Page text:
- “God is light.” John formulates short statements that describe God’s nature. In other places he says, “God is spirit” (John 4:24) and “God is love” (1 John 4:16). Here, in verse 5, he reveals God’s essence in a short statement of three words: “God is light.” God is not a light among many other lights; he is not a light-bearer; God does not have light as one of his characteristics, but he is light; and although he created light (Gen. 1:3), he himself is uncreated light. Moreover, the light of God is visible in Jesus, who said, “I am the light of the world” (John 8:12). In the Nicene Creed, the church confesses Jesus Christ as
God of God, Light of Light.
In Jesus we see God’s eternal light. From the moment of his birth to the time of his resurrection, the life of Jesus was filled with God’s light. “Jesus was completely and absolutely transparent with the Light of God.” And whoever has seen Jesus has seen the Father (John 14:9).
- “In him there is no darkness at all.” Light is positive, darkness is negative. In his writings, John habitually contrasts opposites, including light and darkness, truth and falsehood, love and hate, right and wrong, life and death, faith and unbelief. He writes, “In [God] there is no darkness at all.” Using the emphatic negative, John stresses the positive. God and darkness are diametrically opposed. Anyone who has fellowship with God cannot be in darkness. He is in the light, glory, truth, holiness, and purity of God.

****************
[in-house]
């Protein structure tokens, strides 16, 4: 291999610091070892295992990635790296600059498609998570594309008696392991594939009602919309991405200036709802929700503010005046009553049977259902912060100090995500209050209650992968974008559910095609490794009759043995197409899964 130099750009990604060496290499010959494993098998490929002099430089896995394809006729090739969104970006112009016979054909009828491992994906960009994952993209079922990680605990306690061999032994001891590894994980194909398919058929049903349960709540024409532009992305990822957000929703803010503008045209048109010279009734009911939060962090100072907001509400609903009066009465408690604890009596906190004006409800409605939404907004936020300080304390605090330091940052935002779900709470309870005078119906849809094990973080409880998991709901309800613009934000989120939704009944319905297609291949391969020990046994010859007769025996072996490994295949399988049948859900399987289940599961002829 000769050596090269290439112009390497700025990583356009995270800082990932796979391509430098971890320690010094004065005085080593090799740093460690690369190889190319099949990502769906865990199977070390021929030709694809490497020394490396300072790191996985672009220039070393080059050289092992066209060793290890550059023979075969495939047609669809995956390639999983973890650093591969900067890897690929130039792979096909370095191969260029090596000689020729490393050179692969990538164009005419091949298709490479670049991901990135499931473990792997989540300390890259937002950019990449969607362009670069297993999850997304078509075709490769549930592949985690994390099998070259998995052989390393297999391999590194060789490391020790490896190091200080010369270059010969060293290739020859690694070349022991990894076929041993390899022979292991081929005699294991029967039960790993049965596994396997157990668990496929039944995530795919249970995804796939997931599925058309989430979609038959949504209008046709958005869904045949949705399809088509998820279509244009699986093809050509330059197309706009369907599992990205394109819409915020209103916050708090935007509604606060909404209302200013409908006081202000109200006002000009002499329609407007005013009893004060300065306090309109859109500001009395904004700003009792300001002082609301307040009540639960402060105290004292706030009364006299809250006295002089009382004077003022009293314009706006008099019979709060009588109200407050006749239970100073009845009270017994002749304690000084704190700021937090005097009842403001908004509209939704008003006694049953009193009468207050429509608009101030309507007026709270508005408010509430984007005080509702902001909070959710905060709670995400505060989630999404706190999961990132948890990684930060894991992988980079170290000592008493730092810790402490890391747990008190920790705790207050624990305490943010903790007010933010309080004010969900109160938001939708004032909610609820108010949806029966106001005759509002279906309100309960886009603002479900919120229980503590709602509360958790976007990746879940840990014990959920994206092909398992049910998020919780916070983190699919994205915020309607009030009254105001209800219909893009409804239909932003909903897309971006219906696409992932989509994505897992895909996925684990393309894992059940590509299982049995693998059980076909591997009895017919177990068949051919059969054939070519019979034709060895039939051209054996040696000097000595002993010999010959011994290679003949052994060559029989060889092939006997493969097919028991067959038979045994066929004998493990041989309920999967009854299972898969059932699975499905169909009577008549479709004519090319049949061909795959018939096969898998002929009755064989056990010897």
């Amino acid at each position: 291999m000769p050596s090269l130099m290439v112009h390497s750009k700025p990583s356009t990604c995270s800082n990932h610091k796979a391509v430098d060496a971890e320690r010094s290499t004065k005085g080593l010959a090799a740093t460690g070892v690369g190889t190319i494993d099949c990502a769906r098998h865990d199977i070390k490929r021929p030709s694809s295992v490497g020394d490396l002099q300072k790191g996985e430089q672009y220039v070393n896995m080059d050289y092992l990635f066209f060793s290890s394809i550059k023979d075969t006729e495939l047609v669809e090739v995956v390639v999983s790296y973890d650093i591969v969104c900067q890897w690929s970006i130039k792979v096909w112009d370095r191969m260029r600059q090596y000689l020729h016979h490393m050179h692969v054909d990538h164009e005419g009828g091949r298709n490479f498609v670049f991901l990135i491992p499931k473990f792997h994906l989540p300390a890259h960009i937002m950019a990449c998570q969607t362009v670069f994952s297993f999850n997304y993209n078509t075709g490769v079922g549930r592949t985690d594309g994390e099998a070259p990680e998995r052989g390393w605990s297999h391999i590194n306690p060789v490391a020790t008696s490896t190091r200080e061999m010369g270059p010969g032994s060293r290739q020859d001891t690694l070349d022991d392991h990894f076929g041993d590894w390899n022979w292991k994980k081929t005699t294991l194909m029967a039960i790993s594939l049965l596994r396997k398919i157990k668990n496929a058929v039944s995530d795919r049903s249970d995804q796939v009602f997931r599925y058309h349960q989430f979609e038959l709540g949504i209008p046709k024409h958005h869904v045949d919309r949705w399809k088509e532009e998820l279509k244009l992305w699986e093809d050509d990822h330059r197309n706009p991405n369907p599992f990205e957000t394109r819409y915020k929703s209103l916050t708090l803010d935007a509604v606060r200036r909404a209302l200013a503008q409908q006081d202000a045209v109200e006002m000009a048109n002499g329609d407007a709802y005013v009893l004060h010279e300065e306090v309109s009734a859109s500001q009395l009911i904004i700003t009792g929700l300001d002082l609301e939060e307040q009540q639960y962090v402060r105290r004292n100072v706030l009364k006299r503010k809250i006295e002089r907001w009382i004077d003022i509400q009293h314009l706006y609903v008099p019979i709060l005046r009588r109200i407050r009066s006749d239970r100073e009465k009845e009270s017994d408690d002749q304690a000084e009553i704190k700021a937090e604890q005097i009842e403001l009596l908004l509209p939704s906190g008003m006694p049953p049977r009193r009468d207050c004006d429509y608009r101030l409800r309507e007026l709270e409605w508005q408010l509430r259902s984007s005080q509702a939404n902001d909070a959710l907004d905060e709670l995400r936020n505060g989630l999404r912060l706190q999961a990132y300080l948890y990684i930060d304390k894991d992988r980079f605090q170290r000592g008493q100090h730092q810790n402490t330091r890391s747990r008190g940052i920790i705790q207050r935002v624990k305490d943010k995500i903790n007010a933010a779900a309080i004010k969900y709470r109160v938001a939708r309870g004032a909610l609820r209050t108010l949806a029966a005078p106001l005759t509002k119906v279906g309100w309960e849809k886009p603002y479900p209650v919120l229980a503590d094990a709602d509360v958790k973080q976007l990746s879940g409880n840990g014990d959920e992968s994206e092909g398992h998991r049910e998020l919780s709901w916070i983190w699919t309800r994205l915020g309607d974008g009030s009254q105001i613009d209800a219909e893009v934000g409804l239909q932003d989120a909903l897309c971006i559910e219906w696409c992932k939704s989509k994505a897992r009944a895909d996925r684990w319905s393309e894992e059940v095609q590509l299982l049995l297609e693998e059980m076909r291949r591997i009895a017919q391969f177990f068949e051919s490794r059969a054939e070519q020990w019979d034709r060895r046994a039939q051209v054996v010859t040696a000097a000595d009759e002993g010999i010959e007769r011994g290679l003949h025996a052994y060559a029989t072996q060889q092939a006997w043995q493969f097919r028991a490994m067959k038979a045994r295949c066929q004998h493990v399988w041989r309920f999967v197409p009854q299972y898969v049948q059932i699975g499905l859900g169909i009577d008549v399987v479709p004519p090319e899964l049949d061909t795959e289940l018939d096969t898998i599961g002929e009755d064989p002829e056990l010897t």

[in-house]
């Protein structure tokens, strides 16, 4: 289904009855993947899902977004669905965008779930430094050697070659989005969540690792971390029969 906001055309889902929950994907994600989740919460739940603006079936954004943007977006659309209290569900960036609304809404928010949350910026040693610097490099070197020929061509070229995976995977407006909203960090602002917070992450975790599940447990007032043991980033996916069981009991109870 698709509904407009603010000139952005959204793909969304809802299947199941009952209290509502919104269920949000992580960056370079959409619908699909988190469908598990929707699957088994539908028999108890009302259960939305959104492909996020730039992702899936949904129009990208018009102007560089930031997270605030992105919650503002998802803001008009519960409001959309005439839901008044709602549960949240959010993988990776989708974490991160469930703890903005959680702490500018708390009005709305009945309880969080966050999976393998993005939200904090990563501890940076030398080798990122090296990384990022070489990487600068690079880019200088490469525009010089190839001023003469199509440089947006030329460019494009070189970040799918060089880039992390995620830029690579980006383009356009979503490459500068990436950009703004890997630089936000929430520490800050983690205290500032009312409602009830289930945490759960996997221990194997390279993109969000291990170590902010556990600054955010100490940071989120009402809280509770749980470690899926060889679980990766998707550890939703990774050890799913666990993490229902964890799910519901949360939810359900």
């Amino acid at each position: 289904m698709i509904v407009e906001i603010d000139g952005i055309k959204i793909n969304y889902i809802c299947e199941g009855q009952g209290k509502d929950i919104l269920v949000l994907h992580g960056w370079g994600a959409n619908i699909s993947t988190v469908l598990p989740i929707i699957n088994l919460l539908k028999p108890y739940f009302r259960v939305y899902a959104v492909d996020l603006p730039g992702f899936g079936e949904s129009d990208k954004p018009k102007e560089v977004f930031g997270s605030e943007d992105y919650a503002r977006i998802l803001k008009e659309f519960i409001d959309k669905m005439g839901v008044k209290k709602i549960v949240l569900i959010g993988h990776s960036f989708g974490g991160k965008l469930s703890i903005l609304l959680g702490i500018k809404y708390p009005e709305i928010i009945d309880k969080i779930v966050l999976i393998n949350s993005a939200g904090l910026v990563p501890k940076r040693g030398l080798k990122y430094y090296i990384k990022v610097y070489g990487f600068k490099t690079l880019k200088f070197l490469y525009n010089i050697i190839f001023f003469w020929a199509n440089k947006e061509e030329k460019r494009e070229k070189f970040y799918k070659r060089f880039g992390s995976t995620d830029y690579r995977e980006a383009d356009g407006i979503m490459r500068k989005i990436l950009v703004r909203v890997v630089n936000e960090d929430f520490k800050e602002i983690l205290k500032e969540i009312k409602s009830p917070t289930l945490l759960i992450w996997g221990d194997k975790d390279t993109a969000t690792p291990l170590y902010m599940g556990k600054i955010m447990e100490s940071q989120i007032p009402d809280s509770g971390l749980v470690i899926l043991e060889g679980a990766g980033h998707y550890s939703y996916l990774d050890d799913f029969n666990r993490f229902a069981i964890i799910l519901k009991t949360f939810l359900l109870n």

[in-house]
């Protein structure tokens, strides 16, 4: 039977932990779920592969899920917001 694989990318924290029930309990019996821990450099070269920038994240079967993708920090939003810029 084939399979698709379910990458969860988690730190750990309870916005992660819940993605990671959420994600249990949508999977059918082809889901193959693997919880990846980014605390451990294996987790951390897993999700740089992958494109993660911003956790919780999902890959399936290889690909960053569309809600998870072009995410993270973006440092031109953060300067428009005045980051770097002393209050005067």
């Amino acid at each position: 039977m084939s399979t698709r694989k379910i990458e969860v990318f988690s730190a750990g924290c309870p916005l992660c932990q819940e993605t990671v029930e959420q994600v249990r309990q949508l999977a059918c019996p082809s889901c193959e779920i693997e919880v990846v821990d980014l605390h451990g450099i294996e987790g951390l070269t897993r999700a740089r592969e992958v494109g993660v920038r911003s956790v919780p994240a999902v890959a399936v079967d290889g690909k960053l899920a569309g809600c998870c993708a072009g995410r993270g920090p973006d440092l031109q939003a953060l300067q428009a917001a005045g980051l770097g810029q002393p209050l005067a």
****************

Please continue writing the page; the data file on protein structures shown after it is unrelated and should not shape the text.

MacArthur, J. (2007). 1, 2, 3 John (pp. 22–25). Chicago, IL: Moody Publishers.
 Boice, J. M. (2004). The Epistles of John: an expositional commentary (pp. 28–30). Grand Rapids, MI: Baker Books.
 Calvin, J., & Owen, J. (2010). Commentaries on the Catholic Epistles (pp. 162–163). Bellingham, WA: Logos Bible Software.
 Thatcher, T. (2006). 1 John. In T. Longman III & D. E. Garland (Eds.), The Expositor’s Bible Commentary: Hebrews–Revelation (Revised Edition) (Vol. 13, pp. 429–430). Grand Rapids, MI: Zondervan.
 Johnson, T. F. (2011). 1, 2, and 3 John (pp. 28–29). Grand Rapids, MI: Baker Books.
 Jackman, D. (1988). The message of John’s letters: living in the love of God (pp. 27–29). Leicester, England; Downer’s Grove, IL: InterVarsity Press.
 Kistemaker, S. J., & Hendriksen, W. (1953–2001). Exposition of James and the Epistles of John (Vol. 14, pp. 241–242). Grand Rapids: Baker Book House.